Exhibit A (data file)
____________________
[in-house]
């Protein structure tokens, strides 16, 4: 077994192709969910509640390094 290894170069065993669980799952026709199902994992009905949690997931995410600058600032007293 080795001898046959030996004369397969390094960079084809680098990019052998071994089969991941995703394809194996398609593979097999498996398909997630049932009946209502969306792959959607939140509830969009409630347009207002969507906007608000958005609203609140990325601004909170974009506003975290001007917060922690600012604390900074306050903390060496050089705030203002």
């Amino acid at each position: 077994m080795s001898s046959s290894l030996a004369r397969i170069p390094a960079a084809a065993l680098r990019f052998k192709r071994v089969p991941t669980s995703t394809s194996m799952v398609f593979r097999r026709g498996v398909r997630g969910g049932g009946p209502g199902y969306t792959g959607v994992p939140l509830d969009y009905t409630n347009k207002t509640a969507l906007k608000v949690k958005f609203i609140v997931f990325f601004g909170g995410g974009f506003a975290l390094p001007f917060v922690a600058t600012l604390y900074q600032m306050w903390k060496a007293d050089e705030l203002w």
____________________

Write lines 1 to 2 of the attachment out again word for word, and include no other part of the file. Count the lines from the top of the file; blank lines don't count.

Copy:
[in-house]
């Protein structure tokens, strides 16, 4: 077994192709969910509640390094 290894170069065993669980799952026709199902994992009905949690997931995410600058600032007293 080795001898046959030996004369397969390094960079084809680098990019052998071994089969991941995703394809194996398609593979097999498996398909997630049932009946209502969306792959959607939140509830969009409630347009207002969507906007608000958005609203609140990325601004909170974009506003975290001007917060922690600012604390900074306050903390060496050089705030203002």